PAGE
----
This is interesting, especially in light of reading The Shock Doctrine. One of the things that keeps coming up in The Shock Doctrine is how free market fundamentalist economists (called the Chicago School after where Milton Friedman taught) always claim that their economic prescriptions are purely scientific in an effort to justify putting in place their programs over objections and without political controls. There are several problems with this (I, for one, always thought that science did not tell us what to do, only what is, and we can use this knowledge to help us get the results we want. In other words science never tells you to cut taxes, it can only say what will happen if you cut taxes.) but it seems that the biggest problem is that it was bad science. Results from models mostly untouched by empirical results are not science, but philosophy. Now economic systems are hard to test in a controlled manner, so a certain amount of reliance on theory and models is perhaps understandable, but all models need to be tested, and it seems that many economists have just assumed their models work for the last ~30 years and proceeded to calibrate their models.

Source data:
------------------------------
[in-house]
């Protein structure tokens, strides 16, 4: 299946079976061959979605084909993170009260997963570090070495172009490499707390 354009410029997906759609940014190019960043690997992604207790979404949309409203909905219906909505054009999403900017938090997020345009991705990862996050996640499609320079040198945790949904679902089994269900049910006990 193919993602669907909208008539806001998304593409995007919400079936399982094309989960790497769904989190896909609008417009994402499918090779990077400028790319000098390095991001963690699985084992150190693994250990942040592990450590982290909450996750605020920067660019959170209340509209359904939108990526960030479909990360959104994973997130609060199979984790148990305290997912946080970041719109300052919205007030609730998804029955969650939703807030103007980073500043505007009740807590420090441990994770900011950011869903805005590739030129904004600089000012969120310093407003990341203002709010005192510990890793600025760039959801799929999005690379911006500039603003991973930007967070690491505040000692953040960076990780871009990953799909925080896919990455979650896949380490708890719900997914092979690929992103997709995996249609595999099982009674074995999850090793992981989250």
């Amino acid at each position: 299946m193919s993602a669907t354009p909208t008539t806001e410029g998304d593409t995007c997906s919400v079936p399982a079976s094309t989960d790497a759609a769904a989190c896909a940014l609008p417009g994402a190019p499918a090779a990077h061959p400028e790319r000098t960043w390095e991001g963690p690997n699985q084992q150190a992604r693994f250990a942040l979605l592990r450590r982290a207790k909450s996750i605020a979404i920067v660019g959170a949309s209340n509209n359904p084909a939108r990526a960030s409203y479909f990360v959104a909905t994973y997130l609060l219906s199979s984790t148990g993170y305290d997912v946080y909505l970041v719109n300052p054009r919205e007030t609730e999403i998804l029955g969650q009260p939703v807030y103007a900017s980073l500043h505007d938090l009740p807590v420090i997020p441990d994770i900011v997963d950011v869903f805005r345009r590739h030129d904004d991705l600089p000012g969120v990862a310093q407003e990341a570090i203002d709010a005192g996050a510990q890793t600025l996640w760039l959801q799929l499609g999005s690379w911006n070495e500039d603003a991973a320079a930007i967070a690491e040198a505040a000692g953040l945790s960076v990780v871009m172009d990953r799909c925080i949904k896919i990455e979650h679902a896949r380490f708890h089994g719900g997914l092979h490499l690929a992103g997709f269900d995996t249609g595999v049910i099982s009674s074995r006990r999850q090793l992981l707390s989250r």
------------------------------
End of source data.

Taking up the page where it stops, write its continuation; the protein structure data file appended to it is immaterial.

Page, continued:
So read that paper, they have many problems with modern academic economics, but the one that I, as someone with a background in physics, found most telling was the lack of empirical support for their assertions.